I believe all parents have the right to embarrass their children. It’s going to happen anyway, so why not plan for it? To this end, I’ve recently begun peppering my language with a few four-letter words.
I can’t help it: I love the word “dude.” I giggle whenever someone uses it. Put it at the beginning or the end of any sentence, and it’s funny. If you can imitate Keanu Reeves in Bill and Ted’s Excellent Adventure while you say it, so much the better.
Unfortunately, my children forbade me to use the word “dude” in any of my sentences. Ditto for the word “sick” –meaning good, not ill—not in my home or with friends or on Facebook. There are certain words in the English language that are off-limits to anyone over age 20…especially if that person is Mom, who immediately renders them uncool and unusable.
Of course, this isn’t the first time one generation has claimed exclusive rights over words and phrases.
I tried to explain the etymology of the word “dude.” The surfer culture of the early sixties popularized its present usage, when I was just a twinkle in my mother’s eye. Before that, it referred to city slickers who vacationed on cattle ranches…How then could my twenty-first century teenagers claim a monopoly? They just rolled their eyes.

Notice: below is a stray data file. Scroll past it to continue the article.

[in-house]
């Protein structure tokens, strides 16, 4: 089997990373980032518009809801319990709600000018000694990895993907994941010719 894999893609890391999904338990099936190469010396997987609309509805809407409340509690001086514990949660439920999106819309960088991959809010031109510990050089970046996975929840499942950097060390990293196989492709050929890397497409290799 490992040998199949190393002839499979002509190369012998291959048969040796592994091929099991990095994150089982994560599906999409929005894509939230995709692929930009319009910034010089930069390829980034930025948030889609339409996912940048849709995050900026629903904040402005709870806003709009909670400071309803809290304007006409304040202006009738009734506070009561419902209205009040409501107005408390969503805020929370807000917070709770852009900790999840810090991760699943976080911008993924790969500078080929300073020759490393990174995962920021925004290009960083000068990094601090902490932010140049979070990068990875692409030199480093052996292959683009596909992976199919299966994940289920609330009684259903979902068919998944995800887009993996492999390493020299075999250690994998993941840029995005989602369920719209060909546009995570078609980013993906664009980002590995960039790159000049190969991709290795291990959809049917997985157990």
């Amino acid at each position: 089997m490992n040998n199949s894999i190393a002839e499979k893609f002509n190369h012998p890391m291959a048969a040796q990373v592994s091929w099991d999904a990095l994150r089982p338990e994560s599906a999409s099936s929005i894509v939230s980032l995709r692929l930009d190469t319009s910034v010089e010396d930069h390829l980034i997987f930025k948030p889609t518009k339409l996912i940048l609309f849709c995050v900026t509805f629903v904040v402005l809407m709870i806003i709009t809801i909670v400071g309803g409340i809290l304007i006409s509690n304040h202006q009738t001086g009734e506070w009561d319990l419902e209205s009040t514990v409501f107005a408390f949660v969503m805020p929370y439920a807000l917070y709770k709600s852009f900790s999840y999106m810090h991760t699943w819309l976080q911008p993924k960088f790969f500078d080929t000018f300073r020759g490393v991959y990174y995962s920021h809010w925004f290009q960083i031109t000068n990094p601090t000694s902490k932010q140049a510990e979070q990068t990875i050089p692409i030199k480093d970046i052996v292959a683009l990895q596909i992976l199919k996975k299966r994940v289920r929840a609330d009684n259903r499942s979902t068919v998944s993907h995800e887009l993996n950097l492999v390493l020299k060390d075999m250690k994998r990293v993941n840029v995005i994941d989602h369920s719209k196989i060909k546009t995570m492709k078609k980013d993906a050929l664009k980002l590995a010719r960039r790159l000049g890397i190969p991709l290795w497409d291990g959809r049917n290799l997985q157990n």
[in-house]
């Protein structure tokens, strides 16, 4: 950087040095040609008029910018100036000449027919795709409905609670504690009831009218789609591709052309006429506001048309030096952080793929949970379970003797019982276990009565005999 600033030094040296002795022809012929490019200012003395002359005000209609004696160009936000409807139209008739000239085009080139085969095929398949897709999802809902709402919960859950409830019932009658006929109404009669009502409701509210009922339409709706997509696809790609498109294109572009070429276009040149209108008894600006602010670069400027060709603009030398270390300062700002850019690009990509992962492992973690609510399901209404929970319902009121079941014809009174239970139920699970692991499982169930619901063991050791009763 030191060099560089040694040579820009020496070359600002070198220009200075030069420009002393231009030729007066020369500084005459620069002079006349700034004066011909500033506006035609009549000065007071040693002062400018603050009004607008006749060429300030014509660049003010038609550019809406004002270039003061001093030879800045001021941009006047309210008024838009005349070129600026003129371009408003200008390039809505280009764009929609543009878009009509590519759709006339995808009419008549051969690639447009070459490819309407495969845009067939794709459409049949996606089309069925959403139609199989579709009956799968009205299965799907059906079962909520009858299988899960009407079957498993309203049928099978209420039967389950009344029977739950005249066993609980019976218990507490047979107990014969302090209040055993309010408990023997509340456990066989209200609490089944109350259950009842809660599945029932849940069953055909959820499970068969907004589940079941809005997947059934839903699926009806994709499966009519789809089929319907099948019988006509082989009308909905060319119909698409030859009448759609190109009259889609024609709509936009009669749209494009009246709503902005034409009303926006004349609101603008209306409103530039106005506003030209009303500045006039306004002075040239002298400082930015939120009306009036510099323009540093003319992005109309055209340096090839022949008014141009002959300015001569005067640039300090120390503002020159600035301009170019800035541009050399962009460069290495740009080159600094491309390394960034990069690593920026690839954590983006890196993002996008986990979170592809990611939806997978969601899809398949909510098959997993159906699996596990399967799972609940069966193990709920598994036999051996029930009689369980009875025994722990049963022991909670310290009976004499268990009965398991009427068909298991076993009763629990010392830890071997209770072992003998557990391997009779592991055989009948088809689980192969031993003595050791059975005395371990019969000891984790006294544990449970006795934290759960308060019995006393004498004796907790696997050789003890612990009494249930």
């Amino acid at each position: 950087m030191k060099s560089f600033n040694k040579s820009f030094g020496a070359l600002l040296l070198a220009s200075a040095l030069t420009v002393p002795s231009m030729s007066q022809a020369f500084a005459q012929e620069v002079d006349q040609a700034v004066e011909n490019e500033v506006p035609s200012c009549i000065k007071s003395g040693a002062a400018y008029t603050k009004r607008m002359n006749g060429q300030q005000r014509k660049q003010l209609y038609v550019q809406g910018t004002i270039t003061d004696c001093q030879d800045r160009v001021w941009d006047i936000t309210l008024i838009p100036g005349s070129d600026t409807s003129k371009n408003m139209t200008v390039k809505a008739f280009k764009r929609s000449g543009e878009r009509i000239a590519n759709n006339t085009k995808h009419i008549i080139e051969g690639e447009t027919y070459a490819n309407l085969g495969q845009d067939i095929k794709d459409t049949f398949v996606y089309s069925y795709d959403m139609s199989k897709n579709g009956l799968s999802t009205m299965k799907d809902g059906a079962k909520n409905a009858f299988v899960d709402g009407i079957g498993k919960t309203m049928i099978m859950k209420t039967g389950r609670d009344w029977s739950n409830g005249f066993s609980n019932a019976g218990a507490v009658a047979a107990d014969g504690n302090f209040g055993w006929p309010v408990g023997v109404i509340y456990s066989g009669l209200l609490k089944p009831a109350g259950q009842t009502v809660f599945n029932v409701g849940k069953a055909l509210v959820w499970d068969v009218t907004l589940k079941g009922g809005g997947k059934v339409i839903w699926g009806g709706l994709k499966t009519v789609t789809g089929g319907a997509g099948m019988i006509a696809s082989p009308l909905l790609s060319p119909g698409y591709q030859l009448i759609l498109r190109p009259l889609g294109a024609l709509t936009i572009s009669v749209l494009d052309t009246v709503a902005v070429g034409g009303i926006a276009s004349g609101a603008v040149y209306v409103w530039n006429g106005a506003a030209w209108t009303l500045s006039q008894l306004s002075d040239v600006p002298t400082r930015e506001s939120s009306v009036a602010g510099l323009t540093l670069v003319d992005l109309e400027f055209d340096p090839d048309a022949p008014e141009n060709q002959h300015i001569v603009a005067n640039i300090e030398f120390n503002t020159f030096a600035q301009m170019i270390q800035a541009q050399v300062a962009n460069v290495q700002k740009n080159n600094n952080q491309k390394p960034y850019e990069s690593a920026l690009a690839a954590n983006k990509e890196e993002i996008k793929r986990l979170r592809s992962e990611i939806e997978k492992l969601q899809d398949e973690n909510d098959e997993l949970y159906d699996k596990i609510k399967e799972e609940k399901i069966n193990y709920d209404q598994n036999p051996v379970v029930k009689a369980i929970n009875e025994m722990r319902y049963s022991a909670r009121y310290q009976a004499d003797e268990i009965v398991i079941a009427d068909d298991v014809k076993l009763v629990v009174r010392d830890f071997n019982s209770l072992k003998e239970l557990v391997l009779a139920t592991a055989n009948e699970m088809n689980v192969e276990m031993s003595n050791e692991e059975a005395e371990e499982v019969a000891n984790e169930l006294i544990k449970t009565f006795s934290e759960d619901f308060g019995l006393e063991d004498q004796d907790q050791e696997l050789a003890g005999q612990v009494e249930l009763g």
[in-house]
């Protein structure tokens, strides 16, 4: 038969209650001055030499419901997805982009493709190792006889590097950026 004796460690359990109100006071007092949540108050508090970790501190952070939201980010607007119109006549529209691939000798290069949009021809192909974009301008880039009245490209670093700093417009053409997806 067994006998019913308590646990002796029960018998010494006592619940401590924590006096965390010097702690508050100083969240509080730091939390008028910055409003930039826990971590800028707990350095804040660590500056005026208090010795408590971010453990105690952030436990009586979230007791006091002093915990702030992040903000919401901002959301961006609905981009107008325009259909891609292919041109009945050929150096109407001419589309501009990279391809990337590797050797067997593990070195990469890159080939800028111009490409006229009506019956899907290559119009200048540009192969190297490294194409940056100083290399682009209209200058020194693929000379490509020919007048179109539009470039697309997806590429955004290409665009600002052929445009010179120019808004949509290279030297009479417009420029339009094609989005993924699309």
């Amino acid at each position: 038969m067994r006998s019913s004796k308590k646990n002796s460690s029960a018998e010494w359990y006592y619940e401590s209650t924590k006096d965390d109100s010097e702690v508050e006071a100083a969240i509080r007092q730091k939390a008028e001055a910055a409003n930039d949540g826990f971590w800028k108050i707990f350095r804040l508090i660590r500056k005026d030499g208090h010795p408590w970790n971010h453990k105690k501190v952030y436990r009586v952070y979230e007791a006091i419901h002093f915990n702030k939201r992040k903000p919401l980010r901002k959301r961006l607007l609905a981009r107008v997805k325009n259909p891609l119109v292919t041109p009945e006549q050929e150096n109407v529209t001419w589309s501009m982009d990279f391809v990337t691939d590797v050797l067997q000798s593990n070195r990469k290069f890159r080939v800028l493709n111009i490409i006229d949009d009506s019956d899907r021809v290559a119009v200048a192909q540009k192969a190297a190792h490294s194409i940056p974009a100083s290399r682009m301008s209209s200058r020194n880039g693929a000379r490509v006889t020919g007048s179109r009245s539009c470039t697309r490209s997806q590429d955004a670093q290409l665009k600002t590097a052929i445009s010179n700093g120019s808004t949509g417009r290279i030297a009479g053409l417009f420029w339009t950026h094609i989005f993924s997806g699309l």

As a teen in the eighties, if we were disgusted, we’d say things like, “Gross me Green—Call me Kermit!” (A reference to Sesame Street in its heyday.) Other similar phrases were “Grodie” and “Gross Me Out The Door.”
“Decent!” or the aforementioned “Excellent!” were happy exclamations of wonderfulness, but “Wicked,” ‘Totally Awesome” and “Outrageous” were also acceptable alternatives.
The Head Bangers were heavy metal fans, the Space Cadets were the odd people with their heads in the clouds, a Hoser was a clumsy or stupid person who drinks lots of beer (coined by Rick Moranis and Dave Thomas in SCTV’s famous comedy sketch, The Great White North). A nice outfit earned the term Boss, Bombdigity, Happenin’ or Bodacious, as in, “That outfit is the bombdigity!”
I don’t remember being embarrassed by my parents’ language, perhaps because they didn’t try so hard to interact with me. They were too busy working and paying the bills. Our lives didn’t intersect much, and I didn’t question the fact that they probably didn’t understand me. So, as a modern parent, am I trying too hard?
Heck, no. I just like the word dude.
Wait your turn, kiddies. Right now, you’re basking in the glory of youth and coolness, but all will be a distant memory when you have children of your own. Until then: “Excellent! Party on, dudes!”